- The Washington Post reports the first part of Biden's infrastructure package could cost $2.25 trillion.
- It will include spending on bridges, roads, housing, elderly care, clean-energy credits, and on the US manufacturing sector.
- Biden is set to announce the specific details of the package in Pittsburgh tomorrow.
- See more stories on Insider's business page.
The Washington Post reports that the first part of President Joe Biden's infrastructure package will come in at $2.25 trillion, and contain funding for things like broadband, highways, and housing.
Biden is set to announce that first part of the infrastructure package on Wednesday in Pittsburgh. Two people familiar with the matter told the Post what the spending breakdown could look like, although final adjustments may still be made:
- $650 billion toward infrastructure that includes bridges, roads, highways, and the like,
- $300 billion for housing infrastructure,
- $300 billion to "revive US manufacturing,"
- $400 billion for elderly and disabled care,
- $400 billion in clean-energy credits,
- An unspecified "hundreds of billions" toward creating national broadband, as well as strengthening the electric grid and water systems, among other measures.
The Post previously reported that the total price tag for the two packages could come in at more than $4 trillion. That spending would be offset by a substantial tax increase of up to $3 trillion, which would be targeted at wealthier Americans and corporations, the Post reported today.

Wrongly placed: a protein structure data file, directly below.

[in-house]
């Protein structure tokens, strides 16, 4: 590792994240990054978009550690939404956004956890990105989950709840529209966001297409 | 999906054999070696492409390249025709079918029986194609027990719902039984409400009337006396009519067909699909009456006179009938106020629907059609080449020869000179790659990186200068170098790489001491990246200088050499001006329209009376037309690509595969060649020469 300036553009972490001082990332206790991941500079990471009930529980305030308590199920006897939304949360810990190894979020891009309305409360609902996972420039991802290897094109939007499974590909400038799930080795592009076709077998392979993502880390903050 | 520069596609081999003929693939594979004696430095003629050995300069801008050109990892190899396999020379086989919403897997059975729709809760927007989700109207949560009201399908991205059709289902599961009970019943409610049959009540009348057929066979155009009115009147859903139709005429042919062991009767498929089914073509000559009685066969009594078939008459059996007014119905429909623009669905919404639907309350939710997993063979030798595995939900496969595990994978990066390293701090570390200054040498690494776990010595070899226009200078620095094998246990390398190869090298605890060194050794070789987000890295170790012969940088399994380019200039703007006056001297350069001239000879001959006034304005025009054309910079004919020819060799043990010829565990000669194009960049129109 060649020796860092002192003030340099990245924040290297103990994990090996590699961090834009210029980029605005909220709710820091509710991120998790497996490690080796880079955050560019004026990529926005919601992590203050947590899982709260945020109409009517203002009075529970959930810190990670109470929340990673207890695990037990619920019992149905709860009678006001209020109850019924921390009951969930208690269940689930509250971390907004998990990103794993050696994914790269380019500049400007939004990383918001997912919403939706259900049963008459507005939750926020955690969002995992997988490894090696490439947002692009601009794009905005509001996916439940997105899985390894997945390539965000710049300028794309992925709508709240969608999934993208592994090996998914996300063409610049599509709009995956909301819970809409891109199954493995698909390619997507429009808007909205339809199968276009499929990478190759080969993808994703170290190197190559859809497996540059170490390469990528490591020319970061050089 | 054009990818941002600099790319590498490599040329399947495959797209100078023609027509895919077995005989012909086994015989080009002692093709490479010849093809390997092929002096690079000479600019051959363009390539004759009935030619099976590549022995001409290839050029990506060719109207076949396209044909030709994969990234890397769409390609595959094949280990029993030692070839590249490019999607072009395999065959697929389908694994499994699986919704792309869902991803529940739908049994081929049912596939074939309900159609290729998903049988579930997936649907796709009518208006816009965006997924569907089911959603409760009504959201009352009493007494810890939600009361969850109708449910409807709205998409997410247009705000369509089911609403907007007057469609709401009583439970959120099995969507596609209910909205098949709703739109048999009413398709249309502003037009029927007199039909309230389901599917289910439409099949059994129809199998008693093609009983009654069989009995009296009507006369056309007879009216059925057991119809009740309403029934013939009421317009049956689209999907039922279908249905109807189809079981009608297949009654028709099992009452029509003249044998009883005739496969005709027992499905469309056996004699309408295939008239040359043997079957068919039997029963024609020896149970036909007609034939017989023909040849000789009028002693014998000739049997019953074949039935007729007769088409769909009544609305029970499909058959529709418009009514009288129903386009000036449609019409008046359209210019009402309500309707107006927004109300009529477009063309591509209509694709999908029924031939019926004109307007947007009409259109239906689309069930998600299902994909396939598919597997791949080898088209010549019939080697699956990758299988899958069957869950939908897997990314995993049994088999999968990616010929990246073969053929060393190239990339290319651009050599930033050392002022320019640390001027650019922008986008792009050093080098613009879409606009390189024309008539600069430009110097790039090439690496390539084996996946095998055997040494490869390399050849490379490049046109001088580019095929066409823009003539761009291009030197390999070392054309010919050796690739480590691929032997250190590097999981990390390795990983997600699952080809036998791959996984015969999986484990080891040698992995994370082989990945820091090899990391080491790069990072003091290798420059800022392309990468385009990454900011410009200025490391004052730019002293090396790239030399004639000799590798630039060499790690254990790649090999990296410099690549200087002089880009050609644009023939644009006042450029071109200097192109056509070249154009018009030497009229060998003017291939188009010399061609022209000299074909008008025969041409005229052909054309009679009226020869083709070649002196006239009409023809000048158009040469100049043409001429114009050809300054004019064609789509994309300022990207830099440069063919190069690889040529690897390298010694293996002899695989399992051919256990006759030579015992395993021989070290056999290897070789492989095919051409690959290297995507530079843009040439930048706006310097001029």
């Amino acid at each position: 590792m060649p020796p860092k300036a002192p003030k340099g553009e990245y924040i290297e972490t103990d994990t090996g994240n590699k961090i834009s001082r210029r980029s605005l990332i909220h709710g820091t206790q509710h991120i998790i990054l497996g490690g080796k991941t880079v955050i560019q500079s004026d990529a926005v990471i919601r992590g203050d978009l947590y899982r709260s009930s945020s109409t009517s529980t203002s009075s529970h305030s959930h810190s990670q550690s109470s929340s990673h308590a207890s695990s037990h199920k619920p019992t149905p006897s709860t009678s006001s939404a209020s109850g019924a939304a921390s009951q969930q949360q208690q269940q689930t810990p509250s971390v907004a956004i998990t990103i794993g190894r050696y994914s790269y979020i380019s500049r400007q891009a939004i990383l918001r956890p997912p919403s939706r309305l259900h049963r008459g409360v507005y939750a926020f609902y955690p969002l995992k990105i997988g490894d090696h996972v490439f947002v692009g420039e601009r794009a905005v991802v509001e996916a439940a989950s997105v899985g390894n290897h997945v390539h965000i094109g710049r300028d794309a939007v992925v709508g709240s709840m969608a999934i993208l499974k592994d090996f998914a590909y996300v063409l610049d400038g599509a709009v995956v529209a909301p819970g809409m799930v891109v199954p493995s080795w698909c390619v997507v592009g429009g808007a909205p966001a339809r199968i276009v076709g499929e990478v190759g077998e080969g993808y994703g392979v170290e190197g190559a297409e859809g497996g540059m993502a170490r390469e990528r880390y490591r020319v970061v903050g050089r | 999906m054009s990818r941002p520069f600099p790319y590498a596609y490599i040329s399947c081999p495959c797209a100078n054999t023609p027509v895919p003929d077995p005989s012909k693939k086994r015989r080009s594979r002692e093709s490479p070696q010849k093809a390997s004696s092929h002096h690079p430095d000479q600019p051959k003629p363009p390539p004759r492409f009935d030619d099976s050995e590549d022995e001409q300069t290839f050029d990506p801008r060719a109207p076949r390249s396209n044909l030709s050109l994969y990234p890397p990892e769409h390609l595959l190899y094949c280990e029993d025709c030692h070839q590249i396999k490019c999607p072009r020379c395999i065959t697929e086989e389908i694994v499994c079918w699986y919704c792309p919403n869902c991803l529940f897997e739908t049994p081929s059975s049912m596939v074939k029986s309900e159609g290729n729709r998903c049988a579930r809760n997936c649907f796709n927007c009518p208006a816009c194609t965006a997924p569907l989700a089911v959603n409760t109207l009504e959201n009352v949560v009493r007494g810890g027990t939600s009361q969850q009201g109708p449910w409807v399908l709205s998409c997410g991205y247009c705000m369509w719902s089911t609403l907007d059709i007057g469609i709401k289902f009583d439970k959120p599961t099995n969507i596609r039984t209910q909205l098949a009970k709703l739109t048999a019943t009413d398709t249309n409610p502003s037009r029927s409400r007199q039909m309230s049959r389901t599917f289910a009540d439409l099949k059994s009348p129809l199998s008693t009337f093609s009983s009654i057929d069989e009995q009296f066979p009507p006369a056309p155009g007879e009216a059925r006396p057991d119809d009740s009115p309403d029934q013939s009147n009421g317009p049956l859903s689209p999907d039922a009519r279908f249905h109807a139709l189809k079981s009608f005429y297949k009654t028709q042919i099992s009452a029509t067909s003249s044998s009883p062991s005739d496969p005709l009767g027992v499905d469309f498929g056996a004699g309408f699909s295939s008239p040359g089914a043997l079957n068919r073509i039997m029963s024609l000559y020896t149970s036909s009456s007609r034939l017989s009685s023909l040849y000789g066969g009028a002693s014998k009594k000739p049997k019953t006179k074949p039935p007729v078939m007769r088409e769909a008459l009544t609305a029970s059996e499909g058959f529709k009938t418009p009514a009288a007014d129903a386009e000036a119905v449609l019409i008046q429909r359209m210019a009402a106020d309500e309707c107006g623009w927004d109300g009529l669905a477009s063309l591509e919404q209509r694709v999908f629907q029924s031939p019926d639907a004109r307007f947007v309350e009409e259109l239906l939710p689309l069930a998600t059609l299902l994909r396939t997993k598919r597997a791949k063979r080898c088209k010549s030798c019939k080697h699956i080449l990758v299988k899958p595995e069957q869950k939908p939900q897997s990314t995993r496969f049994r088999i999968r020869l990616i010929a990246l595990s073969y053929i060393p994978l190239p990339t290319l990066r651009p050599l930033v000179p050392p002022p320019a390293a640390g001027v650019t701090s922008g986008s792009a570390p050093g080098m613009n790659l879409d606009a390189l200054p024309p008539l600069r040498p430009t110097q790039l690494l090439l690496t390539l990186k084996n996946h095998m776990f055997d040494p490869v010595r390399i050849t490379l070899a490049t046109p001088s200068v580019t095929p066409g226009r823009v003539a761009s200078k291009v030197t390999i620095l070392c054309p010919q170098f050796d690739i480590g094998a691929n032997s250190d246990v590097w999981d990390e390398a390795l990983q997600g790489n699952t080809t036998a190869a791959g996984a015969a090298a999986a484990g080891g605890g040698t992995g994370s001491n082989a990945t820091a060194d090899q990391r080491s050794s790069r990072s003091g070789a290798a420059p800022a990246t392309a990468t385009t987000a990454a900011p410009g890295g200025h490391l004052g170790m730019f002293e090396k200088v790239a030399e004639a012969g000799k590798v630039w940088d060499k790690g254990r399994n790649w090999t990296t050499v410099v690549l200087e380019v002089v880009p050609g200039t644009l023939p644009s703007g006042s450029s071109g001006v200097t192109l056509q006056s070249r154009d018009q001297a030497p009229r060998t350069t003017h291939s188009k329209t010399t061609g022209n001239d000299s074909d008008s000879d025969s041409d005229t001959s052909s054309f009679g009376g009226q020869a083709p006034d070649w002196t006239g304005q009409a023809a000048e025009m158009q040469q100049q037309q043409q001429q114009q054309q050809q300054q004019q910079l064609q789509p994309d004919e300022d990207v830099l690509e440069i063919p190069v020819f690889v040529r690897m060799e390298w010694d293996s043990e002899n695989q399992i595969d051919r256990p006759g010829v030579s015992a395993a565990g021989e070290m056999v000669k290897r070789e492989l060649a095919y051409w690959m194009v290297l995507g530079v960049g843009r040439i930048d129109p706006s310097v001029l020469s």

White House Press Secretary Jen Psaki has said that the second infrastructure package will be announced within weeks. Psaki said that package will focus on childcare, healthcare, and education. Per the Post, that package is expected to extend the recently expanded child tax credit and institute paid medical and family leave, among other measures. It could also expand some coverage for health insurance.
Conservatives have indicated they are likely to oppose any new tax increase, leaving Democrats the choice of whether to use reconciliation again to pass this package. However, moderate Democrats like Sen. Joe Manchin have spoken out against using reconciliation for this bill. At the same time, Senate Majority Leader Chuck Schumer has been looking into how Democrats could use reconciliation more than just one more time this year.